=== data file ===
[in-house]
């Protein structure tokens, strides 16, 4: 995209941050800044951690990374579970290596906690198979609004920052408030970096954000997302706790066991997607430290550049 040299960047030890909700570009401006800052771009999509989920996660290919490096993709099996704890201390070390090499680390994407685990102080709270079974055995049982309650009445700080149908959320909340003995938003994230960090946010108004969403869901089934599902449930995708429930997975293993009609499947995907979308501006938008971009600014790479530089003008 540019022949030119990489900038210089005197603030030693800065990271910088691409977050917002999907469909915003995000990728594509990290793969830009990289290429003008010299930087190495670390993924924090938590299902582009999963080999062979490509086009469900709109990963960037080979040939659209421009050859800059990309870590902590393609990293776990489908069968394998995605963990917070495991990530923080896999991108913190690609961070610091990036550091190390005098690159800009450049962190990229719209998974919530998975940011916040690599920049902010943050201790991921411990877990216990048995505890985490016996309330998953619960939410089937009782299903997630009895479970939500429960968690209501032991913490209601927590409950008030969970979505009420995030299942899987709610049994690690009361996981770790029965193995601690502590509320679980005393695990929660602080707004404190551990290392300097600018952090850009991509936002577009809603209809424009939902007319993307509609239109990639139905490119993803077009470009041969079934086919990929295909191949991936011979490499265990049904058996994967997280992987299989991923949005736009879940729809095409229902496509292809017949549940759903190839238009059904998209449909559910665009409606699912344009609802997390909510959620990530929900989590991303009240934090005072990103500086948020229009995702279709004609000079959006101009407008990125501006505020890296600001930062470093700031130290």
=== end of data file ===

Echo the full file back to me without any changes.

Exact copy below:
[in-house]
């Protein structure tokens, strides 16, 4: 995209941050800044951690990374579970290596906690198979609004920052408030970096954000997302706790066991997607430290550049 040299960047030890909700570009401006800052771009999509989920996660290919490096993709099996704890201390070390090499680390994407685990102080709270079974055995049982309650009445700080149908959320909340003995938003994230960090946010108004969403869901089934599902449930995708429930997975293993009609499947995907979308501006938008971009600014790479530089003008 540019022949030119990489900038210089005197603030030693800065990271910088691409977050917002999907469909915003995000990728594509990290793969830009990289290429003008010299930087190495670390993924924090938590299902582009999963080999062979490509086009469900709109990963960037080979040939659209421009050859800059990309870590902590393609990293776990489908069968394998995605963990917070495991990530923080896999991108913190690609961070610091990036550091190390005098690159800009450049962190990229719209998974919530998975940011916040690599920049902010943050201790991921411990877990216990048995505890985490016996309330998953619960939410089937009782299903997630009895479970939500429960968690209501032991913490209601927590409950008030969970979505009420995030299942899987709610049994690690009361996981770790029965193995601690502590509320679980005393695990929660602080707004404190551990290392300097600018952090850009991509936002577009809603209809424009939902007319993307509609239109990639139905490119993803077009470009041969079934086919990929295909191949991936011979490499265990049904058996994967997280992987299989991923949005736009879940729809095409229902496509292809017949549940759903190839238009059904998209449909559910665009409606699912344009609802997390909510959620990530929900989590991303009240934090005072990103500086948020229009995702279709004609000079959006101009407008990125501006505020890296600001930062470093700031130290």